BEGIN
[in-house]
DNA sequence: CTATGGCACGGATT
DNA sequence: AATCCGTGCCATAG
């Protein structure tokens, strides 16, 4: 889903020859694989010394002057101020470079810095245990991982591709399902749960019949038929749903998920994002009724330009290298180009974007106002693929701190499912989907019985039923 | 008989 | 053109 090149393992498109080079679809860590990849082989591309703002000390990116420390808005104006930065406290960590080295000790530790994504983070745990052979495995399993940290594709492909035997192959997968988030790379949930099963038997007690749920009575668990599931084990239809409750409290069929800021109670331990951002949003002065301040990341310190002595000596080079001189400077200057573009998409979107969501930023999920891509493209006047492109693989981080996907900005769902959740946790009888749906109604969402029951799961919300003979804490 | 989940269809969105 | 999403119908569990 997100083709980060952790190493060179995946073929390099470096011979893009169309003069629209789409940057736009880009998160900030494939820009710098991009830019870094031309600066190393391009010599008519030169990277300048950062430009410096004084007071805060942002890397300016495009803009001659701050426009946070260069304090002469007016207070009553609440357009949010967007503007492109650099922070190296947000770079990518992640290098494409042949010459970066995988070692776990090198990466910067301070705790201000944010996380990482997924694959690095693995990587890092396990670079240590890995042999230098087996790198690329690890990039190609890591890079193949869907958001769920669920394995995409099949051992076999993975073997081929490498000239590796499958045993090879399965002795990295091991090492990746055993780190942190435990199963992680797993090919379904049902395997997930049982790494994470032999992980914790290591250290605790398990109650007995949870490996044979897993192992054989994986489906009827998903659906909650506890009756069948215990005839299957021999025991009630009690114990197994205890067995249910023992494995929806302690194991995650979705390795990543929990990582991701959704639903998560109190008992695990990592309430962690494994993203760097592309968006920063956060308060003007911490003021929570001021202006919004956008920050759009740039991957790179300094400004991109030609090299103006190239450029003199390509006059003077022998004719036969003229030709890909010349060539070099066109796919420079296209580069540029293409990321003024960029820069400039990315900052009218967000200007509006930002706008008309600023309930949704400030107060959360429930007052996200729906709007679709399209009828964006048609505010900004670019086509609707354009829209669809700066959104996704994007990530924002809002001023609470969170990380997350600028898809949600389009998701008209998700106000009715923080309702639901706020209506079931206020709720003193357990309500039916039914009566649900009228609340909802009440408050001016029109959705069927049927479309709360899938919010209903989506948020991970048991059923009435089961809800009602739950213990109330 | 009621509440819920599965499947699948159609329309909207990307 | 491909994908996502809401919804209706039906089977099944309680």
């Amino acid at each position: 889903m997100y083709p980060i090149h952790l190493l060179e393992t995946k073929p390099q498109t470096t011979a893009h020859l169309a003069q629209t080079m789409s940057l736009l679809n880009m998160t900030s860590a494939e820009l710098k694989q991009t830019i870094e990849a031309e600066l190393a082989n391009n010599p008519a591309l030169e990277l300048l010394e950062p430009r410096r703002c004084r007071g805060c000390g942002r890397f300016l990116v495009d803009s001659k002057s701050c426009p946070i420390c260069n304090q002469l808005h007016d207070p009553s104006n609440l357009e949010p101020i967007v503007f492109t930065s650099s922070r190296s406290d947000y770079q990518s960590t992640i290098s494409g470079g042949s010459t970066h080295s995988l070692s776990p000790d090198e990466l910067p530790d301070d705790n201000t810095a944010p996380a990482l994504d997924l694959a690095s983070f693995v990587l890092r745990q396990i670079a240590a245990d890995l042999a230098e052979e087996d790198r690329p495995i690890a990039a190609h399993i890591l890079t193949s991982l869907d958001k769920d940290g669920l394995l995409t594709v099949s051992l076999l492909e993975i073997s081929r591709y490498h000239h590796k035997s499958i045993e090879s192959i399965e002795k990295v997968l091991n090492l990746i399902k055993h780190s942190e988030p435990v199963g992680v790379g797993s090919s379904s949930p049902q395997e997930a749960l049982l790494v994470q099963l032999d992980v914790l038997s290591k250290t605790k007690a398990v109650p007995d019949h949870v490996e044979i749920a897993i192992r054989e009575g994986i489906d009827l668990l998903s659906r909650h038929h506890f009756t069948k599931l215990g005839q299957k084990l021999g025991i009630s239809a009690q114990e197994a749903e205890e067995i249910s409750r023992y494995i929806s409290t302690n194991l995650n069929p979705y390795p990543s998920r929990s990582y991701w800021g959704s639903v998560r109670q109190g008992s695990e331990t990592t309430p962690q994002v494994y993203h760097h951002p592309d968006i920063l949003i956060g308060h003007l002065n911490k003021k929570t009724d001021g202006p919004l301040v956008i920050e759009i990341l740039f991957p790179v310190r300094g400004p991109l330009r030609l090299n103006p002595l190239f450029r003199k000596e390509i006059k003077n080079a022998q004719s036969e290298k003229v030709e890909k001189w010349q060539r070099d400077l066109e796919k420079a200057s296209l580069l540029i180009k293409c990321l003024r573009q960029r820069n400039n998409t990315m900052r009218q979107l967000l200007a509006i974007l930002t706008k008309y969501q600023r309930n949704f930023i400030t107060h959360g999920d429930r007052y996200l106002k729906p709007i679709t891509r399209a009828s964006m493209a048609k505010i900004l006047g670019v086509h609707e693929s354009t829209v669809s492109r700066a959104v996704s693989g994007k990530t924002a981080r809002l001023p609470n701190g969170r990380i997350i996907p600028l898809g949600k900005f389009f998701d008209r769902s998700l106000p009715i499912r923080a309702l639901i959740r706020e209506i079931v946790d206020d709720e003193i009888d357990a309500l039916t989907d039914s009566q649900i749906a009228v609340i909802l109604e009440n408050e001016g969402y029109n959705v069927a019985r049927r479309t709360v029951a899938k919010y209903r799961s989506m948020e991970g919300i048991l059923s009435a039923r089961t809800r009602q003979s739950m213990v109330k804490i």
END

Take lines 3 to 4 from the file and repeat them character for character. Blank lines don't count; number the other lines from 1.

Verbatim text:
DNA sequence: AATCCGTGCCATAG
């Protein structure tokens, strides 16, 4: 889903020859694989010394002057101020470079810095245990991982591709399902749960019949038929749903998920994002009724330009290298180009974007106002693929701190499912989907019985039923 | 008989 | 053109 090149393992498109080079679809860590990849082989591309703002000390990116420390808005104006930065406290960590080295000790530790994504983070745990052979495995399993940290594709492909035997192959997968988030790379949930099963038997007690749920009575668990599931084990239809409750409290069929800021109670331990951002949003002065301040990341310190002595000596080079001189400077200057573009998409979107969501930023999920891509493209006047492109693989981080996907900005769902959740946790009888749906109604969402029951799961919300003979804490 | 989940269809969105 | 999403119908569990 997100083709980060952790190493060179995946073929390099470096011979893009169309003069629209789409940057736009880009998160900030494939820009710098991009830019870094031309600066190393391009010599008519030169990277300048950062430009410096004084007071805060942002890397300016495009803009001659701050426009946070260069304090002469007016207070009553609440357009949010967007503007492109650099922070190296947000770079990518992640290098494409042949010459970066995988070692776990090198990466910067301070705790201000944010996380990482997924694959690095693995990587890092396990670079240590890995042999230098087996790198690329690890990039190609890591890079193949869907958001769920669920394995995409099949051992076999993975073997081929490498000239590796499958045993090879399965002795990295091991090492990746055993780190942190435990199963992680797993090919379904049902395997997930049982790494994470032999992980914790290591250290605790398990109650007995949870490996044979897993192992054989994986489906009827998903659906909650506890009756069948215990005839299957021999025991009630009690114990197994205890067995249910023992494995929806302690194991995650979705390795990543929990990582991701959704639903998560109190008992695990990592309430962690494994993203760097592309968006920063956060308060003007911490003021929570001021202006919004956008920050759009740039991957790179300094400004991109030609090299103006190239450029003199390509006059003077022998004719036969003229030709890909010349060539070099066109796919420079296209580069540029293409990321003024960029820069400039990315900052009218967000200007509006930002706008008309600023309930949704400030107060959360429930007052996200729906709007679709399209009828964006048609505010900004670019086509609707354009829209669809700066959104996704994007990530924002809002001023609470969170990380997350600028898809949600389009998701008209998700106000009715923080309702639901706020209506079931206020709720003193357990309500039916039914009566649900009228609340909802009440408050001016029109959705069927049927479309709360899938919010209903989506948020991970048991059923009435089961809800009602739950213990109330 | 009621509440819920599965499947699948159609329309909207990307 | 491909994908996502809401919804209706039906089977099944309680």